Skip navigation

Bully


After you just can't take anymore of the mobster or gangster style Grand Theft Auto games it's only natural to make the transition to the schoolyard right? Well no, not really, especially in times where school shootings have become commonplace. Because of these headlines you would assume that a game like Bully would be parent's worst nightmare.

After activist groups tried and failed to ban Bully before it was ever even released Take Two interactive via Rockstar games were able to get this game to the sales racks. So is Bully the root of all evil? Not even close, but it is an entertaining journey through quite possibly the worst private school in the entire world.

Gameplay:


Meet Jimmy, he's not a bad kid but he's certainly not on the straight and narrow either. In his defence he has quite possibly the worst parents of all time. In the opening sequence Jimmy's parents are driving him to the Bullworth Academy so they can free themselves of the burden of raising a teenager and take a one year honeymoon. That's right I said a one year honeymoon. You see Jimmy's mother has married a new man who is older and wealthy to boot.

Did I mention that Jimmy isn't a bad kid? Well he's managed to get himself booted from every school he's ever enrolled in; so I guess you could say he's not a model child, but hey boys will be boys right?

Once you're dropped off at the gates of Bullworth, you are quickly escorted to the school's principal who is a disciplinary and has a demeanor that would earn him a fistful of knuckle if I ever met him. After much advice about keeping your nose clean you are instructed to head to the boy's dormitory, which you'll be calling home. Once you make it to the dorm you're greeted by Gary, who reminds me of every first friend in every school age movie ever made. Gary is obsessed with taking over the school and he's your gateway to your first missions.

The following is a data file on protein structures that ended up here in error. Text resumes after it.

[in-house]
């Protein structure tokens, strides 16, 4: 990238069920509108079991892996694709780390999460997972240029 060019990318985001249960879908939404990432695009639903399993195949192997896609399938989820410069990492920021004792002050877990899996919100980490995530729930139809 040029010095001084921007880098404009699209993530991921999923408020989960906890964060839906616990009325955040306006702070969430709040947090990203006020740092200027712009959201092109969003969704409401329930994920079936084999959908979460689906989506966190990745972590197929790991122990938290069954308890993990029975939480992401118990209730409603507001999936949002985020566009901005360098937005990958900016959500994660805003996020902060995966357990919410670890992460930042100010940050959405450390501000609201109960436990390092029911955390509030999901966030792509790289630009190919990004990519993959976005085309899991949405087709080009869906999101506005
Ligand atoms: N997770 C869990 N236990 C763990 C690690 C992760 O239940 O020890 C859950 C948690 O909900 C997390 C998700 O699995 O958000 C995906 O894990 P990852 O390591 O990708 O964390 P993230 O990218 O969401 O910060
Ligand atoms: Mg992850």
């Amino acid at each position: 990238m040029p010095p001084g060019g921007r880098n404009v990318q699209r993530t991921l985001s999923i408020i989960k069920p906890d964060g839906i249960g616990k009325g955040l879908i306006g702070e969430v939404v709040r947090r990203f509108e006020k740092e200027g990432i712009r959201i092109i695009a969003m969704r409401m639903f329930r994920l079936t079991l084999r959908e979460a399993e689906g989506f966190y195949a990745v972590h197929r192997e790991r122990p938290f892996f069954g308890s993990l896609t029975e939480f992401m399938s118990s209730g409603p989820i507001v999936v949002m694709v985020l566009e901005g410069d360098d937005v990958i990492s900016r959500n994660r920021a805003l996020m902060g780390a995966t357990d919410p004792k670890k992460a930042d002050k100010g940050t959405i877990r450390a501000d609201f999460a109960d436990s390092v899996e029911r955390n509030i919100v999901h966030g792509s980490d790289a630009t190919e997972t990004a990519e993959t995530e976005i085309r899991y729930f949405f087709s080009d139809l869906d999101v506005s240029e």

Where the GTA series basically allows you to roam freely until you decide to take on a mission Bully forces you to stick to a school schedule. You may choose to run around aimlessly on the Bullworth campus but if a prefect catches you while classes are in session you'll be sent directly to class. You may want to think about this when taking on missions, because if you get caught you fail and won't be able to try again till later.

Ironically going to class in Bully isn't so bad. Completing mini games for your classes earn you skills that you use while interacting with your classmates. For example going to English class and successfully completing a word scramble earns you the skill to trash talk better with each passing grade, this will allow you to better articulate your smack. Your vocabulary skills can be used to talk your way out of a fight with a bully, or scare a classmate into running away. Of course you can choose to fight if you want to.

To begin with fighting is extremely simple, all you can do is punch using the square button. In order to increase your fighting skills you need gym class. Gym will increase your arsenal of fighting moves or improve your aim with a slingshot. Each class is necessary to your development in the game so it's always a good idea to make it to class whenever possible.